Dwarf Chinkapin Oak - Quercus prinoides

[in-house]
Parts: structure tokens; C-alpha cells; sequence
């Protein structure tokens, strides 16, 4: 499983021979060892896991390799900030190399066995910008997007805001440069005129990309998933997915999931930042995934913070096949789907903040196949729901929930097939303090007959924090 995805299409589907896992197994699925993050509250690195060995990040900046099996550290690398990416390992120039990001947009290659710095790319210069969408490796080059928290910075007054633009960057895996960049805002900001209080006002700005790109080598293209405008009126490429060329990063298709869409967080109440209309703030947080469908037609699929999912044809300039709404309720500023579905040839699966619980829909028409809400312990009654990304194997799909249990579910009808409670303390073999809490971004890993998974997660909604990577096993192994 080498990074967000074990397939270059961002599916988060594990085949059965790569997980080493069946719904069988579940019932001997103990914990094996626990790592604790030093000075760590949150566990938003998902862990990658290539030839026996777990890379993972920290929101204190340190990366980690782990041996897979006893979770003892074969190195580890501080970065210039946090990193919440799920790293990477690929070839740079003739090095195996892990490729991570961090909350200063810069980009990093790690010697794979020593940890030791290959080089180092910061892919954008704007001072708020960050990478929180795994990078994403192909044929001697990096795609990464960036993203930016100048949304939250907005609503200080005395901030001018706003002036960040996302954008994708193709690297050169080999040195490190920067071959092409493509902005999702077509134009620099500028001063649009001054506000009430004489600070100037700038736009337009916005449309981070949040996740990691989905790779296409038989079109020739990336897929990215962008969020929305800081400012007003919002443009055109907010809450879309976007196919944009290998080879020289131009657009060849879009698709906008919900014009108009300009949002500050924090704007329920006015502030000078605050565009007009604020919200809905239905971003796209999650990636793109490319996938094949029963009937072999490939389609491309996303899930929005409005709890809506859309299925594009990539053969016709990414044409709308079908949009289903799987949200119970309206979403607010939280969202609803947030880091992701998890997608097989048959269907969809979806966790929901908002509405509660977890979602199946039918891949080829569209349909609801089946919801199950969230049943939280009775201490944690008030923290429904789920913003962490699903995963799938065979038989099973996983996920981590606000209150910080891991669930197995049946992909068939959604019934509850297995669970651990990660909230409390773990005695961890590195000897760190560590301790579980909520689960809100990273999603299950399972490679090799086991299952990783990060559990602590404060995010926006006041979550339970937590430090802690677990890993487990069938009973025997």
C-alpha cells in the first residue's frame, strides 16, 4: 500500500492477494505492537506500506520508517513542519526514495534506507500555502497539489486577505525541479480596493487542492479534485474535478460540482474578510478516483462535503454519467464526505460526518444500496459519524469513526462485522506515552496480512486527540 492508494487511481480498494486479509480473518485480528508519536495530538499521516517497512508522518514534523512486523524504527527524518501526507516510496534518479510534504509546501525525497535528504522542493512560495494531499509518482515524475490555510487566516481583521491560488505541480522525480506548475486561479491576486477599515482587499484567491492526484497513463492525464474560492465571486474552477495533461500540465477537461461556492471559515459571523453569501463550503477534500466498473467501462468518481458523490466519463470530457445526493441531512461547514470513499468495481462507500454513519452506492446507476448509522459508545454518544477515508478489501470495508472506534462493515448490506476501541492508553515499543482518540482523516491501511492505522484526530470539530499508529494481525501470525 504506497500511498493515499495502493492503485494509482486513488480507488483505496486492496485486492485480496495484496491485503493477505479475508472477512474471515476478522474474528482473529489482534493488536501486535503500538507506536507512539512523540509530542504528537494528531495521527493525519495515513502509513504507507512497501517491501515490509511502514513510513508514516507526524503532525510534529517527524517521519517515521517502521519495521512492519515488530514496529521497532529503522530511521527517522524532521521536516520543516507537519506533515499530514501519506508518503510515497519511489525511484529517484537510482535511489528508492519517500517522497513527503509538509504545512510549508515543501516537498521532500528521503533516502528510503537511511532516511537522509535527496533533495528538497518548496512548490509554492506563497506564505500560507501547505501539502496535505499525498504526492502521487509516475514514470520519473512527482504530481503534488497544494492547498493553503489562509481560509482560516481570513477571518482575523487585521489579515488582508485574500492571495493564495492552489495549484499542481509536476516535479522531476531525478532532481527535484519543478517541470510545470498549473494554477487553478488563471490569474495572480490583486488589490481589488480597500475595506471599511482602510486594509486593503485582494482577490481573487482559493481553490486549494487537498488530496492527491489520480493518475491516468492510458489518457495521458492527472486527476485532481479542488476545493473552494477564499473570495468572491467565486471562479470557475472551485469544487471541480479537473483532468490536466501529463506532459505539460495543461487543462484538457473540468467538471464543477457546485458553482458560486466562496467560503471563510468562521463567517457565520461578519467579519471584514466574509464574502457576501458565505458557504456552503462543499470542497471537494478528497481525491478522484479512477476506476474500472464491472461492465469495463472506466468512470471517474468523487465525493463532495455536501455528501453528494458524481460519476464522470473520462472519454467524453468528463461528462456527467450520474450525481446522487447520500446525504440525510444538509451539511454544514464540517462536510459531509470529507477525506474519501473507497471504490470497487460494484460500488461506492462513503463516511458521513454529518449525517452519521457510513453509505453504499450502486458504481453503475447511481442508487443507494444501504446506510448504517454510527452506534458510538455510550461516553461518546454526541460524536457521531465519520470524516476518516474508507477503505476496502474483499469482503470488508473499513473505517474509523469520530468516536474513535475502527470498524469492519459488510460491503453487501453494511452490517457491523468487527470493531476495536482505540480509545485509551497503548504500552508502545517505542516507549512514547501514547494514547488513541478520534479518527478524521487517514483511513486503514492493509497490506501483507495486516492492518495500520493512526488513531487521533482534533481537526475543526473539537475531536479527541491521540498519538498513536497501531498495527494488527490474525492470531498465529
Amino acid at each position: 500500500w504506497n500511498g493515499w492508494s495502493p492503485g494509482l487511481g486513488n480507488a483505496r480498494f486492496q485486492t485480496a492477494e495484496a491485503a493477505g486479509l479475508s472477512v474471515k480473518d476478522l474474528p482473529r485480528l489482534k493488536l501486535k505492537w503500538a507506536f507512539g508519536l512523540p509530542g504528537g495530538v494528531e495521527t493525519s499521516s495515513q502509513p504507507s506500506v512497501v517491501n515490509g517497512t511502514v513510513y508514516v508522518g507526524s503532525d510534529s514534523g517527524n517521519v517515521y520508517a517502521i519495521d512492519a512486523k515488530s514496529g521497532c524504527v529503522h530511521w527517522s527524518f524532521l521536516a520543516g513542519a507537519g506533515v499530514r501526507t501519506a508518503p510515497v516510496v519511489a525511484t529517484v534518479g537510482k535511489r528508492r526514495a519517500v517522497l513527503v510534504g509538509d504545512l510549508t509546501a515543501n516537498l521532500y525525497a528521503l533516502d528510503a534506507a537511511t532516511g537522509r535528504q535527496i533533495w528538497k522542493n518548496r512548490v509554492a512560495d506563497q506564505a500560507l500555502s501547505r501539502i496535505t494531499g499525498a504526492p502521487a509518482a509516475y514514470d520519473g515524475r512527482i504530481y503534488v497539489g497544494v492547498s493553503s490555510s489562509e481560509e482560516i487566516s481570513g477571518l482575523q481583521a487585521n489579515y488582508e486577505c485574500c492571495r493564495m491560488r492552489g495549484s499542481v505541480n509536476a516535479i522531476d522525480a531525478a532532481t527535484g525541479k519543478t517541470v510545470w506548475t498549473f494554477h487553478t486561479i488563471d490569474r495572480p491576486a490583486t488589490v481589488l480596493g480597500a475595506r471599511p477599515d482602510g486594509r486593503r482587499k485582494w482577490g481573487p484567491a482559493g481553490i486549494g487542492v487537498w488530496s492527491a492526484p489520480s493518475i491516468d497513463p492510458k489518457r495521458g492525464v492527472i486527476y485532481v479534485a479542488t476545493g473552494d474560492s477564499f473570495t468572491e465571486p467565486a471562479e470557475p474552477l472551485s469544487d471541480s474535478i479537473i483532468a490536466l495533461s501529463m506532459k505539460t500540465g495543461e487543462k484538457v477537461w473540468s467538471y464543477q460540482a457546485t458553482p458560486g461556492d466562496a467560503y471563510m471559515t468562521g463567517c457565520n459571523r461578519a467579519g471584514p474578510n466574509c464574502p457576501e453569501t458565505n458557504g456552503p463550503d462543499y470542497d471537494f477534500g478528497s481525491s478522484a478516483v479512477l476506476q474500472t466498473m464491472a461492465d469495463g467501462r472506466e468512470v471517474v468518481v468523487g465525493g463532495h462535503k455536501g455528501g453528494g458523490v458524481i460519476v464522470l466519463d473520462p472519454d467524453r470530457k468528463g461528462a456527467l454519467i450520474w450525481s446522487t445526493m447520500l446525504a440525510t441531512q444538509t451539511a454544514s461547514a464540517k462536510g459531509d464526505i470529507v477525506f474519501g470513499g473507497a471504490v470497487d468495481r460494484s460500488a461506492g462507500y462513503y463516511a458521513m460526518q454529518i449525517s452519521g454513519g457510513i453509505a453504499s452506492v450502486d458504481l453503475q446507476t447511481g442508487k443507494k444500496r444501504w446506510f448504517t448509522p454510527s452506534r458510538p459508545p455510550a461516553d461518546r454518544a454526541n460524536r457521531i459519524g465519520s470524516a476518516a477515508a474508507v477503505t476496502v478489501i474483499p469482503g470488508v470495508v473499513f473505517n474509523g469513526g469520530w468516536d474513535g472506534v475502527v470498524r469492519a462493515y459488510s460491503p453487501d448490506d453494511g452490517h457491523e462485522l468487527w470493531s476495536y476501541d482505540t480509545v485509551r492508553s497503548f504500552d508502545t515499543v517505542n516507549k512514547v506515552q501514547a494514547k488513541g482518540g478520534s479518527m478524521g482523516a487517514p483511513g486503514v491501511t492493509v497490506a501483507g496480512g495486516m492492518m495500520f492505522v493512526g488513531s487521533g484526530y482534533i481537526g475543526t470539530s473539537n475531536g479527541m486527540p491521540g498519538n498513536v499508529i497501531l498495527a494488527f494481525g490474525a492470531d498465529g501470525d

As often a shrub as it is a tree, this small oak (15 feet) grows throughout much of the East and Midwest from central Oklahoma to Pennsylvania. It is undoubtedly small at least in part from the sterile, dry habitat to which it is relegated. The small trunk is covered with a scaly bark, and the leaves are yellowish-green and coarsely toothed; they may reach six inches in length. The leaves are somewhat pointed at the base and broad above the middle. In spite of the harshness of its habitat this oak produces abundant acorn crops. The nut is enclosed in a cup of hairy scales.